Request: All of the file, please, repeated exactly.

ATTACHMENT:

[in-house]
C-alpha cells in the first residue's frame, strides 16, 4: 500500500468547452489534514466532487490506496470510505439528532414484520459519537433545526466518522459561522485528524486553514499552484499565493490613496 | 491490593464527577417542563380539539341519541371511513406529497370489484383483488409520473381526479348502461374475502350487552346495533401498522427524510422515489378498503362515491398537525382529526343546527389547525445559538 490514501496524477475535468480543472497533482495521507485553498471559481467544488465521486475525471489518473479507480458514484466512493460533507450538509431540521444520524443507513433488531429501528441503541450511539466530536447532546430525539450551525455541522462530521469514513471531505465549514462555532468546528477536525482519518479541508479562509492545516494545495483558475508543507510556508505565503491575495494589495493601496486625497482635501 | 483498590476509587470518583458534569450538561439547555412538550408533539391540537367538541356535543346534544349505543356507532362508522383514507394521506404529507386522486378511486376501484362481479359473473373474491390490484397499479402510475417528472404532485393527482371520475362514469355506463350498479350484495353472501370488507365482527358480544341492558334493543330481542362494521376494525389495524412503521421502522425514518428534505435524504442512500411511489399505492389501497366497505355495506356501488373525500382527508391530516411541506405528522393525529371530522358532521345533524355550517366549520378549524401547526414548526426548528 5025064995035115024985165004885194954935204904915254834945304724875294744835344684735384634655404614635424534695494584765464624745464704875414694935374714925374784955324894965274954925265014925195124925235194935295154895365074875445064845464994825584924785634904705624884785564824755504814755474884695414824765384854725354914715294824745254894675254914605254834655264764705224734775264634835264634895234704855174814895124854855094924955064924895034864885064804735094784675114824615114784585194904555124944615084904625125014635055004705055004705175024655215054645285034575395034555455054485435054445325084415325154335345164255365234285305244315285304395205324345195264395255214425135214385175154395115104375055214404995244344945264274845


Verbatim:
[in-house]
C-alpha cells in the first residue's frame, strides 16, 4: 500500500468547452489534514466532487490506496470510505439528532414484520459519537433545526466518522459561522485528524486553514499552484499565493490613496 | 491490593464527577417542563380539539341519541371511513406529497370489484383483488409520473381526479348502461374475502350487552346495533401498522427524510422515489378498503362515491398537525382529526343546527389547525445559538 490514501496524477475535468480543472497533482495521507485553498471559481467544488465521486475525471489518473479507480458514484466512493460533507450538509431540521444520524443507513433488531429501528441503541450511539466530536447532546430525539450551525455541522462530521469514513471531505465549514462555532468546528477536525482519518479541508479562509492545516494545495483558475508543507510556508505565503491575495494589495493601496486625497482635501 | 483498590476509587470518583458534569450538561439547555412538550408533539391540537367538541356535543346534544349505543356507532362508522383514507394521506404529507386522486378511486376501484362481479359473473373474491390490484397499479402510475417528472404532485393527482371520475362514469355506463350498479350484495353472501370488507365482527358480544341492558334493543330481542362494521376494525389495524412503521421502522425514518428534505435524504442512500411511489399505492389501497366497505355495506356501488373525500382527508391530516411541506405528522393525529371530522358532521345533524355550517366549520378549524401547526414548526426548528 5025064995035115024985165004885194954935204904915254834945304724875294744835344684735384634655404614635424534695494584765464624745464704875414694935374714925374784955324894965274954925265014925195124925235194935295154895365074875445064845464994825584924785634904705624884785564824755504814755474884695414824765384854725354914715294824745254894675254914605254834655264764705224734775264634835264634895234704855174814895124854855094924955064924895034864885064804735094784675114824615114784585194904555124944615084904625125014635055004705055004705175024655215054645285034575395034555455054485435054445325084415325154335345164255365234285305244315285304395205324345195264395255214425135214385175154395115104375055214404995244344945264274845